* The right advice to this person is for her to major in something non-masturbatory so she graduates from college with some actual skills, and maybe doesn’t have to go to law school. [We Are The 99 Percent]
* Make sure you check out the final update on the Georgetown Law craziness from earlier today. [Above the Law]
Don’t get me wrong, I don’t necessarily think that it’s wrong to brag about receiving an offer in front of your friends, family, and total strangers. I personally subscribe to the Major League theory that you don’t want to be dancing in front of somebody who just died, but I understand that most of the kids these days have never even seen the movie I just referenced.
For the millennials, bragging comes so naturally they don’t even realize when they’re doing it. It’s like their biological imperatives are to survive, reproduce, and post evidence of it on Facebook.
Which is fine. I mean, just because somebody is bragging doesn’t mean you have to care. For instance, today we’ve got a kid bragging about getting an offer from a particular Biglaw firm. Some people will be envious; other people are going to make jokes about coat hangers. To each his own….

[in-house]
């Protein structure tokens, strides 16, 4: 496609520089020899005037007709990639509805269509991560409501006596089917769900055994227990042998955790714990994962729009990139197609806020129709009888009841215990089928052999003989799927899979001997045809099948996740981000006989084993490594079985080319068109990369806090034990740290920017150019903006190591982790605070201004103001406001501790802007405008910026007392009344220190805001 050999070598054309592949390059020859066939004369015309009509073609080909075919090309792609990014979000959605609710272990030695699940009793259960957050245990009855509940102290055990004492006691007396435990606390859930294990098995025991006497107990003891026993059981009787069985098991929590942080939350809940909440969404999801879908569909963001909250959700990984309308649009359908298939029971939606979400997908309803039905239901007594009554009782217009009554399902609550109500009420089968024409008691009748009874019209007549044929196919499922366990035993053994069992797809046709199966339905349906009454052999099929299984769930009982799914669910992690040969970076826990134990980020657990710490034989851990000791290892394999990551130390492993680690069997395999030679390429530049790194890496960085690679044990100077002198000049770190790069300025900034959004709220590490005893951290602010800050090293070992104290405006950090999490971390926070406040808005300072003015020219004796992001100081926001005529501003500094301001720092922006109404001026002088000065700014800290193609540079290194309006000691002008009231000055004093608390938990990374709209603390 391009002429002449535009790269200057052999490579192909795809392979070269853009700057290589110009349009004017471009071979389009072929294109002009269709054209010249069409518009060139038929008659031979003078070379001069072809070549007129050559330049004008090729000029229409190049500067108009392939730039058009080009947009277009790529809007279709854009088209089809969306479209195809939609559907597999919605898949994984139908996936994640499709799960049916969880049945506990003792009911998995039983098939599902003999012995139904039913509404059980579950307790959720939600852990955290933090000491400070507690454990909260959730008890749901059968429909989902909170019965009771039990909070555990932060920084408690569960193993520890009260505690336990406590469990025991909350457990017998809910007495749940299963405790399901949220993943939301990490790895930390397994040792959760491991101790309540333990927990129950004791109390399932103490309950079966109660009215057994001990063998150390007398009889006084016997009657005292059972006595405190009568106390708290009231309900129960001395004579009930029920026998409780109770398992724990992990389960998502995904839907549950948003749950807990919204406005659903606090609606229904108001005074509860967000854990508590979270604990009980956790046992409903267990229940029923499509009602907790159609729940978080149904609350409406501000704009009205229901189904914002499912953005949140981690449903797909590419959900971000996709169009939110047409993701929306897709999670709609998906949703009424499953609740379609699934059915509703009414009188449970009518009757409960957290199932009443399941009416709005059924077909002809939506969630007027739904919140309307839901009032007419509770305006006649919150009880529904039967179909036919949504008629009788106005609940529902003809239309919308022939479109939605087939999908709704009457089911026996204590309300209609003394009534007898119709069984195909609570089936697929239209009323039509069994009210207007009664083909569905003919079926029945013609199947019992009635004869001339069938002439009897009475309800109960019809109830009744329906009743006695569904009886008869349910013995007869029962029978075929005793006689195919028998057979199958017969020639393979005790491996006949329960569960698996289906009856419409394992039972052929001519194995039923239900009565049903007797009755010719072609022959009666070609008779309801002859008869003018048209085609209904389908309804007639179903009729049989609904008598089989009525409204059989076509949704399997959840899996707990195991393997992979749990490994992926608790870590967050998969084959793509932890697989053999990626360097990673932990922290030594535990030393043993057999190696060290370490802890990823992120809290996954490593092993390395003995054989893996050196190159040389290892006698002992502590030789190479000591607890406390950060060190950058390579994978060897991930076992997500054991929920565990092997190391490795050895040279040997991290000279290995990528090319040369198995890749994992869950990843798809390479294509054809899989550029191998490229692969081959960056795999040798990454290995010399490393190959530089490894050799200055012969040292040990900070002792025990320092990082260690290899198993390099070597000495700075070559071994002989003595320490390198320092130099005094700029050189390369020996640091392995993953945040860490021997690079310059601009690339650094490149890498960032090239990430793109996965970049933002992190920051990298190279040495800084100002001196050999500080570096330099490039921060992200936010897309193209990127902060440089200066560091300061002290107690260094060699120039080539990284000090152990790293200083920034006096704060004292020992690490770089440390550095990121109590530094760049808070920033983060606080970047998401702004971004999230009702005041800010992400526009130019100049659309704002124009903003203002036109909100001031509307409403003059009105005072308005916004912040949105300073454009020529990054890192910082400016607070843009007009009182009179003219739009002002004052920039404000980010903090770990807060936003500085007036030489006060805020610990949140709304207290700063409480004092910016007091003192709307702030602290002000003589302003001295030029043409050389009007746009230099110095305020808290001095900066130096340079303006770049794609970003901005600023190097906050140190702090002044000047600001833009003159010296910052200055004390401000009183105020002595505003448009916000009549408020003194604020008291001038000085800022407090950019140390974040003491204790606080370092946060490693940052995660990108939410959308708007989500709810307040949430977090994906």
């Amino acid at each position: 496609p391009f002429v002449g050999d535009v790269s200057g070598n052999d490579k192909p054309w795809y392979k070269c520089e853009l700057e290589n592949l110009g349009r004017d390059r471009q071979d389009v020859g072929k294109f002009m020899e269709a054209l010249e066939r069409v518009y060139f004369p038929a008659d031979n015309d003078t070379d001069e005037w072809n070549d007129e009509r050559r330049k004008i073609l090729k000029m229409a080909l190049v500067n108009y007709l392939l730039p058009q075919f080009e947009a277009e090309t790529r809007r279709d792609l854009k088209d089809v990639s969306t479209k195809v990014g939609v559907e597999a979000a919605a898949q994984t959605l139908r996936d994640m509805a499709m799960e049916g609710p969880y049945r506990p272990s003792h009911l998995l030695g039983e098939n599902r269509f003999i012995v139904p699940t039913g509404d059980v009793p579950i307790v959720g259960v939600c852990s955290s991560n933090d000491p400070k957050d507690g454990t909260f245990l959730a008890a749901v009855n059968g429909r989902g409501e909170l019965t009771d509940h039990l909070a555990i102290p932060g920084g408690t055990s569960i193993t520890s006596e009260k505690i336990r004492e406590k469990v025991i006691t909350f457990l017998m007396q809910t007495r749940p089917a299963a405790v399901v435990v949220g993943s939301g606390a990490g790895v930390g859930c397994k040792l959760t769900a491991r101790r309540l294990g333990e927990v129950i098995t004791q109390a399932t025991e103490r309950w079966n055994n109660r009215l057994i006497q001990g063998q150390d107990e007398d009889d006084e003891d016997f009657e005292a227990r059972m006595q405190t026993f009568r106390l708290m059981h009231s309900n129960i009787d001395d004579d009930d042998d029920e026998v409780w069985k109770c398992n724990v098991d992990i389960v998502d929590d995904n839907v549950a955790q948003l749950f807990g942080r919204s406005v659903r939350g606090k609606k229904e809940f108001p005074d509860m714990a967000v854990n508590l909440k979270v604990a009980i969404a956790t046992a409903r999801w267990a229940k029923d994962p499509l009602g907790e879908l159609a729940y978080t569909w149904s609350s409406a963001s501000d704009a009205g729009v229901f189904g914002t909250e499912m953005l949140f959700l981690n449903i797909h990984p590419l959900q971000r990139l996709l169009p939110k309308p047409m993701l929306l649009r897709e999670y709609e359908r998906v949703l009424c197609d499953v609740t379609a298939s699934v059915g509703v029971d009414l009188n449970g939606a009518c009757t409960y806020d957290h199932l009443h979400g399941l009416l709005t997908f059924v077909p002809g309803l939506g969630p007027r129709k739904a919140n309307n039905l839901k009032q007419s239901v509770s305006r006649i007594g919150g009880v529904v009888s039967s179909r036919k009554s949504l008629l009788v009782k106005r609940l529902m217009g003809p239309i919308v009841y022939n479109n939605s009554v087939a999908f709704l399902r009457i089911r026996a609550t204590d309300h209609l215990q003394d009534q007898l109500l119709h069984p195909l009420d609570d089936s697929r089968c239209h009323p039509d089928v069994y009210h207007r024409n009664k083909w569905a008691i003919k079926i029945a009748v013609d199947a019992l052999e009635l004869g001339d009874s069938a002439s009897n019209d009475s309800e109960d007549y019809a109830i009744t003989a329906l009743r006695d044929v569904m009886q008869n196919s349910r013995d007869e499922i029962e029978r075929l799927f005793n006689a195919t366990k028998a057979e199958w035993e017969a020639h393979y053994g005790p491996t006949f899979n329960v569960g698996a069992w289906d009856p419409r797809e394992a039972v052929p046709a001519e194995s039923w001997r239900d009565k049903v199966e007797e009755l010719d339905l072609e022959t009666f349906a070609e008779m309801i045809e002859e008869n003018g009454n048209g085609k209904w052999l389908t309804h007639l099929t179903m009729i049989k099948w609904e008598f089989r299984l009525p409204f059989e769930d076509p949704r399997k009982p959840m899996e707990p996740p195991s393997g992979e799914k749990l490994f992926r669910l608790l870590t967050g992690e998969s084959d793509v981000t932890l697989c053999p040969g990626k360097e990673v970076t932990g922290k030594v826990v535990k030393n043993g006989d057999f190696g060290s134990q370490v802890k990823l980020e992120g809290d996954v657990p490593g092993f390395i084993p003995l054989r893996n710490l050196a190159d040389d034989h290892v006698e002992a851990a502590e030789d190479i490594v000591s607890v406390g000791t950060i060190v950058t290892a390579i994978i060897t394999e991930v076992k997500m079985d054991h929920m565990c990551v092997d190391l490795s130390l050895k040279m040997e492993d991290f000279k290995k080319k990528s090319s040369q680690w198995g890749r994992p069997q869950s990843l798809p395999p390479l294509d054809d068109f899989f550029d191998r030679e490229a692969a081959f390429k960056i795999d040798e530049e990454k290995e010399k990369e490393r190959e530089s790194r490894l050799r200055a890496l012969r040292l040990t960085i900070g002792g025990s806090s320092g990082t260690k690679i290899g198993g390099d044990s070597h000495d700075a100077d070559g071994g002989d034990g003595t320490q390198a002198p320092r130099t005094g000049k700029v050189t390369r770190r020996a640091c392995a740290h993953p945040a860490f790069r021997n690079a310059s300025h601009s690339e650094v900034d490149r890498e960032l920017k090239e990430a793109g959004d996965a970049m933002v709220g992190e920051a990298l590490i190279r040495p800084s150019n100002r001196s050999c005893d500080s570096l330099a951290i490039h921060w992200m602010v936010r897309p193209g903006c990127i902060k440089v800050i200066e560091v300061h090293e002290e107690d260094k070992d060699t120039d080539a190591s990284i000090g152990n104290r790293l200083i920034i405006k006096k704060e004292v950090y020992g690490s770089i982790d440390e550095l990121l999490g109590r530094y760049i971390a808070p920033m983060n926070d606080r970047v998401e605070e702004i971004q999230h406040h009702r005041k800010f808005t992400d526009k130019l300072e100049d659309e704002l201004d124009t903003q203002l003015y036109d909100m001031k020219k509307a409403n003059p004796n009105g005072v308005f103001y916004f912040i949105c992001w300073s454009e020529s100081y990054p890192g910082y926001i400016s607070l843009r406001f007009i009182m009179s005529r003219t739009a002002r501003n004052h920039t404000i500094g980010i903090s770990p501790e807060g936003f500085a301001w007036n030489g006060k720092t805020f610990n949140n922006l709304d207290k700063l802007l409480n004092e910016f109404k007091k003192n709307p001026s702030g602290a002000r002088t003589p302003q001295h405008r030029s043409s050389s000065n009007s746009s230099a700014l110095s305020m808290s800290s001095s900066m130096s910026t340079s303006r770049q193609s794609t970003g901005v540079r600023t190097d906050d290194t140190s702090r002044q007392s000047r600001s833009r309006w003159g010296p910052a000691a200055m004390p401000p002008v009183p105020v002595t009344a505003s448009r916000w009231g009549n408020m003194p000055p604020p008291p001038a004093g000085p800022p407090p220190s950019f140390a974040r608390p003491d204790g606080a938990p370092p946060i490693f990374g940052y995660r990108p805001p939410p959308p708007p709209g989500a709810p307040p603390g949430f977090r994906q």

* Isn’t ending tax breaks the same as instituting tax hikes according to standard Republican logic? Well, whatever, if the power to tax is the power to destroy, let’s see if it works on Snooki. [TPM]
* Does the law need to be unlocked? Maybe, but we should still be careful about who gets to have a key. [Truth on the Market]
* Who are you going to believe: the NYPD or your lying eyes? [Dealbreaker]
* If you’ve got stage fright before a court appearance, follow these tips, or just imagine the judge in her underwear. (Although you wouldn’t need to imagine much for a certain judge in Canada.) [Underdog]
* The SEC might sue Standard & Poor’s. In response, the S&P board is considering a name change to “Standard & F**ked.” [WSJ Law Blog]
Ed. note: The Asia Chronicles column is authored by Kinney Recruiting. Kinney has made more placements of U.S. associates, counsels and partners in Asia than any other recruiting firm in each of the past six years. You can reach them by email: [email protected].
Since late last year, things have been booming in Hong Kong / China in cap markets, especially Hong Kong IPOs. M&A deal flow has recently been getting a bit stronger as well. Although one can’t predict such things with any certainty, all signs are pointing to a banner entire 2014 for the top end US corporate and cap markets practices in Hong Kong / China. This is not really new news, as its been the feeling most in the market have had for a few months now and things continue to look good.